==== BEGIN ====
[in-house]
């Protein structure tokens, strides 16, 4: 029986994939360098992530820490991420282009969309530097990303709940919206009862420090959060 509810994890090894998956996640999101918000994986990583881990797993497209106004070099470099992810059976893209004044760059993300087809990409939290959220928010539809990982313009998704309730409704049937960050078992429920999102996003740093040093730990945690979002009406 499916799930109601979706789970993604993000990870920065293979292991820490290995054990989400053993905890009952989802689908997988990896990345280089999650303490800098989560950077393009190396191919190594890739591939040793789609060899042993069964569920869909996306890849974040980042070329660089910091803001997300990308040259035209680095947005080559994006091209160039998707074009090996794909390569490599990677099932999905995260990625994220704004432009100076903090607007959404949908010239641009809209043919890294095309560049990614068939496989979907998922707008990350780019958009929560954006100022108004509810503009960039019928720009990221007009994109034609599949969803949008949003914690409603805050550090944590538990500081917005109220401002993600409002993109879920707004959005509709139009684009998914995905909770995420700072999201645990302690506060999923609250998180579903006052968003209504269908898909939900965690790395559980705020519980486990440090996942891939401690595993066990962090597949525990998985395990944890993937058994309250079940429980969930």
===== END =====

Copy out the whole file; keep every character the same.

[in-house]
């Protein structure tokens, strides 16, 4: 029986994939360098992530820490991420282009969309530097990303709940919206009862420090959060 509810994890090894998956996640999101918000994986990583881990797993497209106004070099470099992810059976893209004044760059993300087809990409939290959220928010539809990982313009998704309730409704049937960050078992429920999102996003740093040093730990945690979002009406 499916799930109601979706789970993604993000990870920065293979292991820490290995054990989400053993905890009952989802689908997988990896990345280089999650303490800098989560950077393009190396191919190594890739591939040793789609060899042993069964569920869909996306890849974040980042070329660089910091803001997300990308040259035209680095947005080559994006091209160039998707074009090996794909390569490599990677099932999905995260990625994220704004432009100076903090607007959404949908010239641009809209043919890294095309560049990614068939496989979907998922707008990350780019958009929560954006100022108004509810503009960039019928720009990221007009994109034609599949969803949008949003914690409603805050550090944590538990500081917005109220401002993600409002993109879920707004959005509709139009684009998914995905909770995420700072999201645990302690506060999923609250998180579903006052968003209504269908898909939900965690790395559980705020519980486990440090996942891939401690595993066990962090597949525990998985395990944890993937058994309250079940429980969930």